P. And if you had to summarize the main points of your fight, what would you say?

R. I have two points. One, and I think it represents the trans community, we want to be left alone. We are very tired. Sold out. People who want to support and help us, please leave us alone because we have been through an ordeal. The second thing – and this is especially critical for the non-binary part of the community in the United States – we have to be prepared, especially after the potential abortion ban. We have to think about how we are going to protect ourselves and how we are going to defend ourselves, in a fight similar to the one we waged in the 1980s, when a huge stigmatization campaign was launched with the HIV pandemic. It looks very bad because we have had a certain margin to build the community and live more peacefully in a politically more progressive period, such as the late 1990s and early 2000s, but we have to look further. We have to rebuild our fighting capacity and defend ourselves with unconventional methods.

P. You have always been very critical of artificial intelligence. What role do you think you play in this regression you speak of?

R. Without a doubt, the algorithms, in particular those that feed social networks, have encouraged a rhetoric with increasingly radical points of view to turn any issue on the political agenda into a huge controversy. One of the things that most clicks gets is the informative controversy. It is exactly the same concept that was brought to television audiences in the nineties and two thousand, but now extreme, to the microsecond. The amount of data that is collected on user behavior is insane. In addition, these controversial topics appear on our mobiles, causing us anxiety and fear only for us to return again and again to the phones to leave our personal information. In 1995, you turned on the television, but you could turn it off for a while. Personally, I have to be very proactive in my digital hygiene. So yes: I think that many of the problems that affect the LGBTI community come from our absolute dependence on technology, and that everything is a strategy of an industry that exploits artificial intelligence to get people hooked on its services. .

P. He said that Trump’s victory was not so serious since if the United States had become almost a fascist state it was not because of him, but as a result of its recent history. Now, with Biden in power, do you maintain that idea?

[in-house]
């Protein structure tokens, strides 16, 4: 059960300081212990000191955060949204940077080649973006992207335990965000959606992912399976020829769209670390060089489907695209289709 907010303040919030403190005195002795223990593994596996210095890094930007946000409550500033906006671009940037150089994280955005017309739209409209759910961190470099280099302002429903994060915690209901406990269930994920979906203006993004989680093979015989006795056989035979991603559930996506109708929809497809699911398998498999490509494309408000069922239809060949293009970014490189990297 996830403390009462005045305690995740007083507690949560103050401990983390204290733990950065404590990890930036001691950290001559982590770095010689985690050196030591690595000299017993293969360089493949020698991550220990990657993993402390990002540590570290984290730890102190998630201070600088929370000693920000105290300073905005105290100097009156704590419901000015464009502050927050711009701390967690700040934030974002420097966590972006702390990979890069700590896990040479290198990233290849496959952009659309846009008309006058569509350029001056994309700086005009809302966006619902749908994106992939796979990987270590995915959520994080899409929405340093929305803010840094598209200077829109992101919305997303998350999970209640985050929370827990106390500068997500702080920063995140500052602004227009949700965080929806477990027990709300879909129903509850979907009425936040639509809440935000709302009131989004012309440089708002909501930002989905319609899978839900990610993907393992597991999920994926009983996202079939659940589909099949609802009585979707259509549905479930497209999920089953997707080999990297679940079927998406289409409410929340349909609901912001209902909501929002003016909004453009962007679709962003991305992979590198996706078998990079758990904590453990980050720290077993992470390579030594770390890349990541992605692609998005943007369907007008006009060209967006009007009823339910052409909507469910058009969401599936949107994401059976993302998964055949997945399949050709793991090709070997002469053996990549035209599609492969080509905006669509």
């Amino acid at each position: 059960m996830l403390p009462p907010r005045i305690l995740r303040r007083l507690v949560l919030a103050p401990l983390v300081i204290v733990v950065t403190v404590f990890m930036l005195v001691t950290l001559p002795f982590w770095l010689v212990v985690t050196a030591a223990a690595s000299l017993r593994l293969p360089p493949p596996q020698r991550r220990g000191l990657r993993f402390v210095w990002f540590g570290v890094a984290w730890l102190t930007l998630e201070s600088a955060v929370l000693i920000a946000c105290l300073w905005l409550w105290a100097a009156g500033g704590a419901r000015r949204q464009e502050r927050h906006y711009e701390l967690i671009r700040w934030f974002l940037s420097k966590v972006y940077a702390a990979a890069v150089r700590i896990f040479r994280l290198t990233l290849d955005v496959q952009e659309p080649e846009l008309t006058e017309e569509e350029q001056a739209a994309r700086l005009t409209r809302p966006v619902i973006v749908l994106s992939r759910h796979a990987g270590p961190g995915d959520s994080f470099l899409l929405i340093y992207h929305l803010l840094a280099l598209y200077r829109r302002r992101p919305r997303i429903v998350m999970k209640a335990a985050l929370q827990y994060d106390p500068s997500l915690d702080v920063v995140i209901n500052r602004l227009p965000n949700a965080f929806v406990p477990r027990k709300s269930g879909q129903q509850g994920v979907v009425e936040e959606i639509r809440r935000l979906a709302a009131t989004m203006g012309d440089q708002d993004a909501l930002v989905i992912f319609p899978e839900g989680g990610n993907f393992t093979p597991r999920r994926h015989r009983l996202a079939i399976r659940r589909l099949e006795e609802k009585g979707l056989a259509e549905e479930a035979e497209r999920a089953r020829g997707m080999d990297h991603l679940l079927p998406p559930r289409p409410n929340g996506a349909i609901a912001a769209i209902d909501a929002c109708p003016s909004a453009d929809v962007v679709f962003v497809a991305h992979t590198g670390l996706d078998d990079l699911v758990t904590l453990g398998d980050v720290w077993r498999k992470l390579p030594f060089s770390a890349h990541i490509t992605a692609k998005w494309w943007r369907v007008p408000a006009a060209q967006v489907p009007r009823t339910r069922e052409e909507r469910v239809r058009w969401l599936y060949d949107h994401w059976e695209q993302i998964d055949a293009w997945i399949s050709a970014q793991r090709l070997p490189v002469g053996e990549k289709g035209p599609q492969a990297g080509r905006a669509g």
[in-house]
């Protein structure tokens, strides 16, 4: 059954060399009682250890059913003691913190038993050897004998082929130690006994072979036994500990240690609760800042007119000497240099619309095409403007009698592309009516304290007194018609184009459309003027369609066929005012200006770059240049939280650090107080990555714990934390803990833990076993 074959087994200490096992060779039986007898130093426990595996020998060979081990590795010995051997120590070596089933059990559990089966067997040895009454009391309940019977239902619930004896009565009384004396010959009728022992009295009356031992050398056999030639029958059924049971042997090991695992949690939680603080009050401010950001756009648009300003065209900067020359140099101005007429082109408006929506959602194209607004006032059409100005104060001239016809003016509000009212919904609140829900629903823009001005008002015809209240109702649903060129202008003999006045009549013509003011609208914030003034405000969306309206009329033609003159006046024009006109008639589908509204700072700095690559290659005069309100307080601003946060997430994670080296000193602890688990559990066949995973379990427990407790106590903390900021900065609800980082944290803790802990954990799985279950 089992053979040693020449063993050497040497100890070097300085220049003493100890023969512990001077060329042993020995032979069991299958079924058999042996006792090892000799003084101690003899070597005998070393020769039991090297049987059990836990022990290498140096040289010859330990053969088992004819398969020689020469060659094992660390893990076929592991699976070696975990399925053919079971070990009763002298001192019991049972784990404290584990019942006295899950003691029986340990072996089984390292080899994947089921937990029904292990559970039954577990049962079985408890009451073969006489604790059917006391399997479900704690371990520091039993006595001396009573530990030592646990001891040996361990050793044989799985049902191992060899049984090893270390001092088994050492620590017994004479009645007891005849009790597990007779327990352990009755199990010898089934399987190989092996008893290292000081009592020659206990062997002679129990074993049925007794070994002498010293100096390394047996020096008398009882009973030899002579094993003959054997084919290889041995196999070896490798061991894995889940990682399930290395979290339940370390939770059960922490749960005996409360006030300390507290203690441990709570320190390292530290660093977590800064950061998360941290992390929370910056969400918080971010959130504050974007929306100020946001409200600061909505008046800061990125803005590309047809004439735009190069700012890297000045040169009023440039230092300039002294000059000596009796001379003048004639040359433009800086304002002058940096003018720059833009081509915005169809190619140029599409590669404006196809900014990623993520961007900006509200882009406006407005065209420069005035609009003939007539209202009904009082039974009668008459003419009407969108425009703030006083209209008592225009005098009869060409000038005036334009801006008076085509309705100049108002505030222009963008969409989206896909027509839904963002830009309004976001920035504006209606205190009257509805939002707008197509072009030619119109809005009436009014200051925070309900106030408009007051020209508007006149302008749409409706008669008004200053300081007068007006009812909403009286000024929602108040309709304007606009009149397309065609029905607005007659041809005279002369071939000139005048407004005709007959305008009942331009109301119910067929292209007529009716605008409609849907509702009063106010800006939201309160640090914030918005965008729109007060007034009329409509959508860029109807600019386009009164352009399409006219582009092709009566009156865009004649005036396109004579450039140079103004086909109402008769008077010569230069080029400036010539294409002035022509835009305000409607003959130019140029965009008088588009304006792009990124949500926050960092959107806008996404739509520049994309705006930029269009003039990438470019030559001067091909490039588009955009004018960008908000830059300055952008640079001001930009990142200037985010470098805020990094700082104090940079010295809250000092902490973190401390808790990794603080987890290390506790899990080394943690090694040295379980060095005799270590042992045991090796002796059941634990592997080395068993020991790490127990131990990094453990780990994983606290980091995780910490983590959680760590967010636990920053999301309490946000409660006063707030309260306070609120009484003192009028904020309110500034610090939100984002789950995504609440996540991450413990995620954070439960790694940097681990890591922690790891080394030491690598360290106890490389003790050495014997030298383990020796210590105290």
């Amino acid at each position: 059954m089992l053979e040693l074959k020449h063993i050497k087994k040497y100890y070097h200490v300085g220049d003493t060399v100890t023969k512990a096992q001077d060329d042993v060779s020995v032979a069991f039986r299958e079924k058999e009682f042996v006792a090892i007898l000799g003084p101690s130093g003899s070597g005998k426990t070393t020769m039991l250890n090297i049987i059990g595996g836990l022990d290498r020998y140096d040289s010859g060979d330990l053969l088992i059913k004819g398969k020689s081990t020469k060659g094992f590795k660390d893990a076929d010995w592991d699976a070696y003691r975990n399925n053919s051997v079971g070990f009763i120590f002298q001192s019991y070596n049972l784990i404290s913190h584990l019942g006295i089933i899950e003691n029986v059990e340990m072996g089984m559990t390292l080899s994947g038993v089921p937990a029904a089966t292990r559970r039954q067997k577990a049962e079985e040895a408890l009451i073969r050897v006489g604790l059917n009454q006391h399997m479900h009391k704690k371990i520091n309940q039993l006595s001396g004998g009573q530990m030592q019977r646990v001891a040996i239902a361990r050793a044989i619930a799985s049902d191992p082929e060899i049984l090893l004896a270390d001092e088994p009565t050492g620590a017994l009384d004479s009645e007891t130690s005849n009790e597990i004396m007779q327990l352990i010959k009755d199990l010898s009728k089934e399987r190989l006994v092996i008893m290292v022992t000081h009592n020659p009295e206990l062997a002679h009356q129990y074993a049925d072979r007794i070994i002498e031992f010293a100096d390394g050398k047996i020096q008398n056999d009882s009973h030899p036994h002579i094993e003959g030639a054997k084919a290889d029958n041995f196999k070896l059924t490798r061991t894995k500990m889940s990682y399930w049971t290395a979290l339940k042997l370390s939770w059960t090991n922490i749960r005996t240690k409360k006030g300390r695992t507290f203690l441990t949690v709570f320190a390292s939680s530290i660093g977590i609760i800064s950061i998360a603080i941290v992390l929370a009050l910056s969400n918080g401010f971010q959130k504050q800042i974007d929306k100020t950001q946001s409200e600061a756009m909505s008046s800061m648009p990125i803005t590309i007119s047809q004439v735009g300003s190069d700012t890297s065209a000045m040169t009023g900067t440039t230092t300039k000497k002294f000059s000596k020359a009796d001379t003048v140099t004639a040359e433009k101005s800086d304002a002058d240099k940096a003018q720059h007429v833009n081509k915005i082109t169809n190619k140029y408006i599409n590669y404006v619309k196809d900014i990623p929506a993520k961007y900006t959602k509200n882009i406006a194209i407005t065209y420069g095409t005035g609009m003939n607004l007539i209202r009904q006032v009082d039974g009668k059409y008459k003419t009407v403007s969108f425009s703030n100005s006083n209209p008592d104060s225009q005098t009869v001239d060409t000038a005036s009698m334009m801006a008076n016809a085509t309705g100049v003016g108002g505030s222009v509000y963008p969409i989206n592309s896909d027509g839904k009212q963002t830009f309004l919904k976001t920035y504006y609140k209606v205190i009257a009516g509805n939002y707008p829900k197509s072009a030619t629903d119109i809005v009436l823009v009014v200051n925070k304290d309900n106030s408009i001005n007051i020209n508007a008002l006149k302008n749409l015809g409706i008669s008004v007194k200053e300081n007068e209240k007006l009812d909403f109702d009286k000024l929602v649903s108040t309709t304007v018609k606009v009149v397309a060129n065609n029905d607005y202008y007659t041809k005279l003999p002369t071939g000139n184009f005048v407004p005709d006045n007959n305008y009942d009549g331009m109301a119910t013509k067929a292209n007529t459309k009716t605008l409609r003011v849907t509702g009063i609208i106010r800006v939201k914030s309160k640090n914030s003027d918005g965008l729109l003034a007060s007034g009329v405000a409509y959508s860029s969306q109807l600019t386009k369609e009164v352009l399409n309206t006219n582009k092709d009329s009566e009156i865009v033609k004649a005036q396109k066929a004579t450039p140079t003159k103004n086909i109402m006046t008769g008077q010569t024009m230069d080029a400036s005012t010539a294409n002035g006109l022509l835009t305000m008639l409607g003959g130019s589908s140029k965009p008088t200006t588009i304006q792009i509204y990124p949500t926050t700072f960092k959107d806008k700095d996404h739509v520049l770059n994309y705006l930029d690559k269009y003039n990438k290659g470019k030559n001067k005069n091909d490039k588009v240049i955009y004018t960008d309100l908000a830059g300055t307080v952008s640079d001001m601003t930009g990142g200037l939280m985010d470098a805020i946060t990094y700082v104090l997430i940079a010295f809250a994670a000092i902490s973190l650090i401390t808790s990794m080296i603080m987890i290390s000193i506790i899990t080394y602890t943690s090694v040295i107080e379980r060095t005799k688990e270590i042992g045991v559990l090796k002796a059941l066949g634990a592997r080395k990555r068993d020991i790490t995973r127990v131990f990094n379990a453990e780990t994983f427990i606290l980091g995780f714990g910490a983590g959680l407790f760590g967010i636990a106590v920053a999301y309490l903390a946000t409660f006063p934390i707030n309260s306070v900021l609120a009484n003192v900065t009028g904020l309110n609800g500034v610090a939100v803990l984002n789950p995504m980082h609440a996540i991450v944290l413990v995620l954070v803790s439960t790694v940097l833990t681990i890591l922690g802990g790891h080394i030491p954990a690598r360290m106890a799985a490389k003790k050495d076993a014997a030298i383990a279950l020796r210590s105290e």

R. Yes. This president has not changed at all; he has curbed the excesses a bit, but the tendency is to favor the extreme right. I believe that US politics is actually run by a conservative undercurrent and that Trump winning the election is not an aberration, but rather the inevitable conclusion of the rise of the far right as an institution over the last 40 years. I know that some people think that Biden is deeply anti-establishment and perhaps it is in his style, but the Supreme Court candidates he chose, the legislative agenda he has set in motion, everything is aligned with standard positions of the right. And while true progressives oppose many positions on the right, centrist Democrats are totally on board with them, so those ideas are going further and further. After George W. Bush, people used to say to me, ‘Oh, he’s the most right-wing president we’re ever going to have.’ I answered skeptically. Then Donald Trump appeared. And now I think someone much worse than him can come.

P. He has said that in 2030 we will probably laugh at the problems of 2022…

R. Totally

P. Do you congratulate yourself for not having succeeded when you tried to make an electoral career?

R. Absolutely! I learned a lot from that experience. It’s going to sound crazy, but I think people should consider running for office. I was given the unique opportunity to be a candidate in Maryland and I would love for more people to experience it; Although it is hard, intense and harrowing, it is an experience that opens your eyes to the problems of American politics. I went in thinking I knew more than I really did. It was an invaluable learning. Though I wouldn’t submit to that again

P. It was the next question I was going to ask

R. I do not rule out that in the future I could stand for elections, but it will not be soon. I think it’s somewhat more appropriate for when I hit 40 than now.

P. Did the experience in prison and loneliness make you have a different relationship with your body and make the decision to make the transition?

R. I had to turn my relationship with my body into a judicial matter and, in a way, that forced me to make it a public matter as well. I had no choice. Would you have preferred more privacy? Definitely. But I made the decision to fight against the legal system, which forced me to air extremely intimate matters. One of the great things about transitioning is that it’s not a topic I have to talk about anymore. Now I just make my life. I worry about paying taxes and stuff, but that’s it.

P. One of the conditions for this interview is that he not be asked about the leaks. What would you say to someone who thinks that, compared to revealing military secrets that affect world security, the LGTBI cause is not important?

R. I would tell them that everything is connected. The world is beginning to face the climate crisis, which in the early 2000s was discussed in theoretical terms. From my own experience, after going to the Polish border with Ukraine to help trans refugees get out and try to get them to Berlin, it is clear that all the causes are overlapping. What is spoken on a geopolitical scale ends up impacting the most vulnerable communities.

P. Perhaps in Russia or Ukraine there are already the new Chelsea Mannings…

R. Of course they already exist.